MyPillow CEO Mike Lindell claimed in a lawsuit against the Daily Mail that churches are disassociating with him because the tabloid reported he had a secret romance with Jane Krakowski

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MyPillow CEO Mike Lindell claimed in a lawsuit against the Daily Mail that churches are disassociating with him because the tabloid reported he had a secret romance with Jane Krakowski
Adam Bettcher/WireImage/NBC/NBCU Photo Bank/Getty Images
  • The Daily Mail reported that Mike Lindell had a "secret nine-month romance" with Jane Krakowski.
  • Lindell and Krakowski denied the relationship, and Lindell brought a defamation lawsuit.
  • He revised the lawsuit Tuesday to say his nonprofit's relationships with churches had been affected.

MyPillow CEO Mike Lindell revised his lawsuit against the Daily Mail on Tuesday, adding a claim that churches were disassociating with him because of the British tabloid's claims about an alleged romance with the actor Jane Krakowski.

The Daily Mail published a report in late January saying the MyPillow founder had a "secret nine-month romance" with the "30 Rock" star. Both Lindell and Krakowski denied the report.

"Jane has never met Mr. Lindell. She is not and has never been in any relationship with him, romantic or otherwise," a publicist for Krakowski said in a statement at the time. Lindell said he had "never even heard" of her.

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In the week after the report was published, Lindell filed a defamation lawsuit against the Daily Mail, arguing that the article had caused "tremendous harm to his personal and professional reputation and prospective economic opportunities, as well as causing him significant humiliation and emotional distress."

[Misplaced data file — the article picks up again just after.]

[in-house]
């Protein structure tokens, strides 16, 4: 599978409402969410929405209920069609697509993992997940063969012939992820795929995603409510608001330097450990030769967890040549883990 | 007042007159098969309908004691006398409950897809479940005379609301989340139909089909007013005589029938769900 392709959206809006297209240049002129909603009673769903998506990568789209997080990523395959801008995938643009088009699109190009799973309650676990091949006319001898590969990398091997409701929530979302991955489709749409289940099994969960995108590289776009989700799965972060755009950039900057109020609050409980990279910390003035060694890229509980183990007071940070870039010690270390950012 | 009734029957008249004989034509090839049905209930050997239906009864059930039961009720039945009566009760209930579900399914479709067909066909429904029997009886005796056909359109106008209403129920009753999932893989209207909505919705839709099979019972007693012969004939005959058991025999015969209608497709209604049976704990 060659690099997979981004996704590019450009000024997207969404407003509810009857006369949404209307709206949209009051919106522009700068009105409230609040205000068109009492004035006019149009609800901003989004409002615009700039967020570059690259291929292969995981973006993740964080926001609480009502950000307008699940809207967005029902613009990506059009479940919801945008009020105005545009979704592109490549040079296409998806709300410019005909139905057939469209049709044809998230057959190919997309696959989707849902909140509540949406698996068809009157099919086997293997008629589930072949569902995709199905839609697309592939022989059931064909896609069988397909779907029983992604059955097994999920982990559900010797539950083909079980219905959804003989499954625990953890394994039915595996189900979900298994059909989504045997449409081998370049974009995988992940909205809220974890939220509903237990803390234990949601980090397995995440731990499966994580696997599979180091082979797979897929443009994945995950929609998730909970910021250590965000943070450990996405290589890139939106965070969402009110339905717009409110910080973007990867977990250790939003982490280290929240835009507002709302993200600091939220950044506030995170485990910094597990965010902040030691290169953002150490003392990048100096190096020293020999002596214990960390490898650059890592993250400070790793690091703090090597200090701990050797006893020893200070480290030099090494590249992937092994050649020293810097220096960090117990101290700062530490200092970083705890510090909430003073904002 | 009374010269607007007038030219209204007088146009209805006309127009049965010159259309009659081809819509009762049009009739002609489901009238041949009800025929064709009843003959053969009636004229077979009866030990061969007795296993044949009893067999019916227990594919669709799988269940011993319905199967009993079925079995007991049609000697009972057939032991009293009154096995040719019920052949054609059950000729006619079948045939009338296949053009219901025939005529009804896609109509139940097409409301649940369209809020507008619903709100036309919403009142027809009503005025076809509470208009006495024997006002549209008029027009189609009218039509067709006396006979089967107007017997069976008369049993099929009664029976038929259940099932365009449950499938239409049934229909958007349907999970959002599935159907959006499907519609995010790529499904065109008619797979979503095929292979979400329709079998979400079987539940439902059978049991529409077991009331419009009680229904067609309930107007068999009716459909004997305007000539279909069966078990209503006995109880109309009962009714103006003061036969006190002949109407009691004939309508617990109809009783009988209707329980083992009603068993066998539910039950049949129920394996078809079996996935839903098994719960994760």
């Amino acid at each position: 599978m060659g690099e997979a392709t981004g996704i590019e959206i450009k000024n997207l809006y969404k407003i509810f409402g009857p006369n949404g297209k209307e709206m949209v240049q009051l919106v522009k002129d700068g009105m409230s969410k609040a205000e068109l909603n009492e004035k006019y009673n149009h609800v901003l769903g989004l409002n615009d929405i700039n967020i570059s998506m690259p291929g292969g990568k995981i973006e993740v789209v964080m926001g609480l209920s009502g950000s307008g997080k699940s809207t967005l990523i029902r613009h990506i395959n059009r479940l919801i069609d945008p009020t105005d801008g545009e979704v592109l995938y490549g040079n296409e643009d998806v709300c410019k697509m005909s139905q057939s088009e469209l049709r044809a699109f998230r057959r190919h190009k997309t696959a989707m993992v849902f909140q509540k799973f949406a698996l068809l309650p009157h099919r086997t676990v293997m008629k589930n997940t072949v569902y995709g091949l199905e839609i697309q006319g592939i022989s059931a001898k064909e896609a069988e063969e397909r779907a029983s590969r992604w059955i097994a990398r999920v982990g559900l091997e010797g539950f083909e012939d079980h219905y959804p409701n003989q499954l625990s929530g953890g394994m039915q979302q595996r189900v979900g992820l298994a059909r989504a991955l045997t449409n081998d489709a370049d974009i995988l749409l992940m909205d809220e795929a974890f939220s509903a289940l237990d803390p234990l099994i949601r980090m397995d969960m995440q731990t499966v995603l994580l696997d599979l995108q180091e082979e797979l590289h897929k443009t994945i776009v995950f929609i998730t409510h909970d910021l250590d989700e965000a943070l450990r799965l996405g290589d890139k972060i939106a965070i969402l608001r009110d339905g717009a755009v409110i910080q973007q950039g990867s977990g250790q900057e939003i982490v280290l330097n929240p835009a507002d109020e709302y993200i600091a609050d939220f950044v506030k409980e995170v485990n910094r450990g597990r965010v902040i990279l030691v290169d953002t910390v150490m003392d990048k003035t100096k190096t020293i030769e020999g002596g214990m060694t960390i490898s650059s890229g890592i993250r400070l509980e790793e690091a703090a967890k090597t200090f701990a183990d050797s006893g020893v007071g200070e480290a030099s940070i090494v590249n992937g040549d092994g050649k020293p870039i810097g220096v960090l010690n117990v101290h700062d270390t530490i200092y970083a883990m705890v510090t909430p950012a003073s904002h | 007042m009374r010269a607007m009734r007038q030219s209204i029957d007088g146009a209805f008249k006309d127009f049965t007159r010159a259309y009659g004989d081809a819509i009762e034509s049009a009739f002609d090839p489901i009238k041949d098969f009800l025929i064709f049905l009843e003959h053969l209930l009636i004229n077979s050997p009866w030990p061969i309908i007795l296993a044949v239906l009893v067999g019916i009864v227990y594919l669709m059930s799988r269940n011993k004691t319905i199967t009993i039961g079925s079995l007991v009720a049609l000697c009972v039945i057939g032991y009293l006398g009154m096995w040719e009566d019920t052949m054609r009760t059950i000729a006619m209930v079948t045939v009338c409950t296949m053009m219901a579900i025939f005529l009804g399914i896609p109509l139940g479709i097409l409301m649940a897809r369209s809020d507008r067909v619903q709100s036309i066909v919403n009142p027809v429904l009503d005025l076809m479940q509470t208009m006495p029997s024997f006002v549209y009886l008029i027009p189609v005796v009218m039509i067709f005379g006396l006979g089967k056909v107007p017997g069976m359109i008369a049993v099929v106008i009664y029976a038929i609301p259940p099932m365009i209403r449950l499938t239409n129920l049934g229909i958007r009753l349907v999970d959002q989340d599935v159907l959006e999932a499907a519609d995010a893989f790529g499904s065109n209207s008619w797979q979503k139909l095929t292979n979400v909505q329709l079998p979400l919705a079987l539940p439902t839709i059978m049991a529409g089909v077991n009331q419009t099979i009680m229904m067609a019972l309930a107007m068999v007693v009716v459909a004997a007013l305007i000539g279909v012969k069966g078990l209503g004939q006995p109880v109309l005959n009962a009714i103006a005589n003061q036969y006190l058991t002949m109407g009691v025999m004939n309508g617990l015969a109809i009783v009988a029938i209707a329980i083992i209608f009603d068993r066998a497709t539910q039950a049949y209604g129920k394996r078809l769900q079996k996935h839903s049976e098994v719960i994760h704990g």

The Daily Mail did not immediately respond to a request for comment.

According to court documents, Lindell specifically cites the report's claim that he gifted alcohol to Krakowski.

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Read more: The MyPillow guy says God helped him beat a crack addiction to build a multimillion-dollar empire. Now his religious devotion to Trump threatens to bring it all crashing down.

"As a recovering addict and alcoholic who frequently writes and speaks publicly about his spiritual triumphs over substance abuse, Mr. Lindell is horrified by the Defendants' fabricated and very public accusations," the lawsuit said.

On Tuesday, Lindell revised the lawsuit against the British tabloid, adding an amendment detailing ways it said the report affected the associations with the Lindell Recovery Network, which the lawsuit describes as a "faith-based" nonprofit founded in 2019 that "provides services for various forms of addiction, mostly substance, and behavioral addiction, along with co-morbidities such as anxiety and addiction."

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"Mr. Lindell's name is attached to the network and his personal story as a Christian who came back from his addiction to become a success is emphasized," the lawsuit said.

Lindell said the organization had been able to partner with only "a handful of churches," and the lawsuit said churches "may be pulling out because of Defendants' allegations about Mr. Lindell."

It was not immediately clear as to why the report may have affected the LRN's affiliations with Christian networks and churches, and Insider reached out to MyPillow and to Lindell for more information.

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